J.D. Hayworth's "free money"; Steve Cohen's dorky dancing; Mark Kirk's great escape; and Mike Huckabee's affair with Helen Thomas
Seems that J.D. Hayworth was for government handouts before he was against them.
The conservative primary challenger to Sen. John McCain (R-Ariz), Hayworth calls himself a "conservative steward of your tax dollars." But three years ago, he was part of a business venture that coached people how to squeeze "free money" out of the government.
Hayworth appeared in an infomercial, telling businesspeople that they could make good money by attending National Grants Conferences that instructed them in applying for federal grants.
"Now you may think that what you've heard is too good to be true, but let me assure you, it is real, it's available, and it's something you should take advantage of," Hayworth says in the infomercial. "Why leave it to the big boys on Wall Street or even the business owners on Main Street? Bring it to your street, to your home."
As a white guy representing a majority African American district, Rep. Steve Cohen (D-Tenn.) has been fairly adept at racial politics. But then he decided to try dancing to rap music.
"Dancing" is perhaps too kind a description of what Cohen was doing when he attempted to keep time with a rap group that joined him on the stage at a campaign event. In the time-honored tradition of the dork at the school dance, Cohen swayed awkwardly next to the rappers, swung his arms at his side and hitched up his pants.
For Cohen's next campaign appearance, may we suggest Neil Diamond?
Awkward though it was for Cohen, he survived the incident without physical injury --- which puts him one ahead of his Democratic colleague in the House, Rep. Jared Polis (Colo). The young congressman, for reasons not entirely clear, decided to send out a twitpic of himself with blood pouring from his nose. There was no flag behind him, so he'll have to re-injure his nostril if he wants that to be his official congressional portrait. The blood, combined with the red stripes in the flag, would really pop.
Mark Kirk can't hide, but he sure can run.
Kirk, an Illinois Republican, is running for the Senate. But more interesting than what he's running for is what he's running from.
Reporters attended a hotel luncheon Monday where Kirk was speaking, in hopes of asking him questions about recent reports that he has exaggerated his experience and his credentials. But when the lunch ended and reporters moved to the front of the ballroom to intercept the candidate, Kirk "bolted for a back door," according to journalist Greg Hinz. "With media in hot pursuit, he raced through a Hyatt kitchen and into the back seat of a black SUV -- I believe it was a Cadillac Escalade -- which instantly peeled out."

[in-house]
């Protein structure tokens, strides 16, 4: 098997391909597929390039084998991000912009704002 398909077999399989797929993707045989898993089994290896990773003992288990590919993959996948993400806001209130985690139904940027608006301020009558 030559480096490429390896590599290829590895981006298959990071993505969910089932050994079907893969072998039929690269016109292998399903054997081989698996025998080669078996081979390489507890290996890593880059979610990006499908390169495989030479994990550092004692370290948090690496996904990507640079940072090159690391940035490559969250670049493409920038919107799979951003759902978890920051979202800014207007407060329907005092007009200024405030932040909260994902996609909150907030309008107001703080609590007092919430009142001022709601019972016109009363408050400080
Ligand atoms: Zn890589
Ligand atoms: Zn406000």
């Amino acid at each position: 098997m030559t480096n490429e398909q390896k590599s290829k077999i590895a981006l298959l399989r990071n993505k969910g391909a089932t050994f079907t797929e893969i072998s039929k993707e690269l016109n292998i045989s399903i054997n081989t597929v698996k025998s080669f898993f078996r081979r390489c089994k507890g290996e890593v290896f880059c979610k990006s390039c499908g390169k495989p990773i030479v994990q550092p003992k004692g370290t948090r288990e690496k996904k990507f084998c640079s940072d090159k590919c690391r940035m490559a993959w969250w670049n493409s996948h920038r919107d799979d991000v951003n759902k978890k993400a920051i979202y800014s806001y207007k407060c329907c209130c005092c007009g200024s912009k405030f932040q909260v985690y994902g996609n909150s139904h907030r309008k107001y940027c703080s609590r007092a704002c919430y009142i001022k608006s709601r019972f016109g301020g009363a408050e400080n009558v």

But hiding from the media can only work for so long. Ask Rand Paul. The Republican Senate candidate from Kentucky, muzzled by party elders after his unfortunate run-in with the Civil Rights Act, is back in form. Paul went on WVLK-AM in Lexington and told unemployed people to stop whining and start accepting lower-paying jobs. "As bad as it sounds, ultimately we do have to sometimes accept a wage that's less than we had at our previous job in order to get back to work and allow the economy to get started again. Nobody likes that, but it may be one of the tough-love things that has to happen."
On the topic of tough love, Mike Huckabee, the favorite candidate of many religious conservatives during the 2008 presidential race, has revised his views on gay marriage. He told a writer for the New Yorker about a hypothetical tryst with Nancy Pelosi: "The only thing worse than a torrid affair with sweet, sweet Nancy would be a torrid affair with Helen Thomas. If those were my only options, I'd probably be FOR same-sex marriage!"
Keep talking like that, governor, and you'll have a nose like Jared Polis's.
-- Compiled by Matt DeLong, Dylan Matthews and Felicia Sonmez.
| June 21, 2010; 9:53 PM ET
Categories: Sketchiest moments
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